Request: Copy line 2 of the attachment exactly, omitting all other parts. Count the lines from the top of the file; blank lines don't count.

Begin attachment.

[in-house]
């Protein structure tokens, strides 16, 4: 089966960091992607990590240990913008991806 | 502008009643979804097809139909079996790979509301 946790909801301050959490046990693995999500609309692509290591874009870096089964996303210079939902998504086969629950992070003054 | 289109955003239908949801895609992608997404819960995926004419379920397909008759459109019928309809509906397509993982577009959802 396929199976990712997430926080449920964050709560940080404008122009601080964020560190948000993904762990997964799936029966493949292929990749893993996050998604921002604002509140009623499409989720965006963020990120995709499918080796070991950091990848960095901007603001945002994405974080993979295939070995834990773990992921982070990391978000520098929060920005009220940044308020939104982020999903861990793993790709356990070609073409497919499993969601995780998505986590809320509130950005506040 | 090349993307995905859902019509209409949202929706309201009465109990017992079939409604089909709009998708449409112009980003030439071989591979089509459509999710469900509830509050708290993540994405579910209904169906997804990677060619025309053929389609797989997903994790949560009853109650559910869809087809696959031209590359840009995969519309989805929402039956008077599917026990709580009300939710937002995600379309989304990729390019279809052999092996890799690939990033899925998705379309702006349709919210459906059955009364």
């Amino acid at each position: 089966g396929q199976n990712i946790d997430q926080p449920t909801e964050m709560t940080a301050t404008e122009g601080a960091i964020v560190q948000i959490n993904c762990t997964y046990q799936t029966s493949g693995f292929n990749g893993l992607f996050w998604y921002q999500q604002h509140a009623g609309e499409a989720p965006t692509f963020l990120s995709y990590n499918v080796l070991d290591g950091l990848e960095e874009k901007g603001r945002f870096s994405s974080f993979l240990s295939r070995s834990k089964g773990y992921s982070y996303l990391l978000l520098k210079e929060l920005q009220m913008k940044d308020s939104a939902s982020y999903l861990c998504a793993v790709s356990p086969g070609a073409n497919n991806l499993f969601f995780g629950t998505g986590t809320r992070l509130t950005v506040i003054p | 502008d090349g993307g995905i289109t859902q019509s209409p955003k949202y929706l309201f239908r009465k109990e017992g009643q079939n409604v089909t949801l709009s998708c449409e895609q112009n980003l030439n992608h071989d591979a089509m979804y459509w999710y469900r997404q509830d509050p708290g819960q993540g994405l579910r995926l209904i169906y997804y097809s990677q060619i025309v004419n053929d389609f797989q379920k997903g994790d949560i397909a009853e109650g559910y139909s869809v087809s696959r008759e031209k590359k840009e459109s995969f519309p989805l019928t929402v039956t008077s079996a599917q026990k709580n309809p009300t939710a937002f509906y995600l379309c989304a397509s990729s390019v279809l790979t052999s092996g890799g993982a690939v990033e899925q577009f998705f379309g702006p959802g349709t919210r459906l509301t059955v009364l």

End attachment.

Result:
């Protein structure tokens, strides 16, 4: 089966960091992607990590240990913008991806 | 502008009643979804097809139909079996790979509301 946790909801301050959490046990693995999500609309692509290591874009870096089964996303210079939902998504086969629950992070003054 | 289109955003239908949801895609992608997404819960995926004419379920397909008759459109019928309809509906397509993982577009959802 396929199976990712997430926080449920964050709560940080404008122009601080964020560190948000993904762990997964799936029966493949292929990749893993996050998604921002604002509140009623499409989720965006963020990120995709499918080796070991950091990848960095901007603001945002994405974080993979295939070995834990773990992921982070990391978000520098929060920005009220940044308020939104982020999903861990793993790709356990070609073409497919499993969601995780998505986590809320509130950005506040 | 090349993307995905859902019509209409949202929706309201009465109990017992079939409604089909709009998708449409112009980003030439071989591979089509459509999710469900509830509050708290993540994405579910209904169906997804990677060619025309053929389609797989997903994790949560009853109650559910869809087809696959031209590359840009995969519309989805929402039956008077599917026990709580009300939710937002995600379309989304990729390019279809052999092996890799690939990033899925998705379309702006349709919210459906059955009364």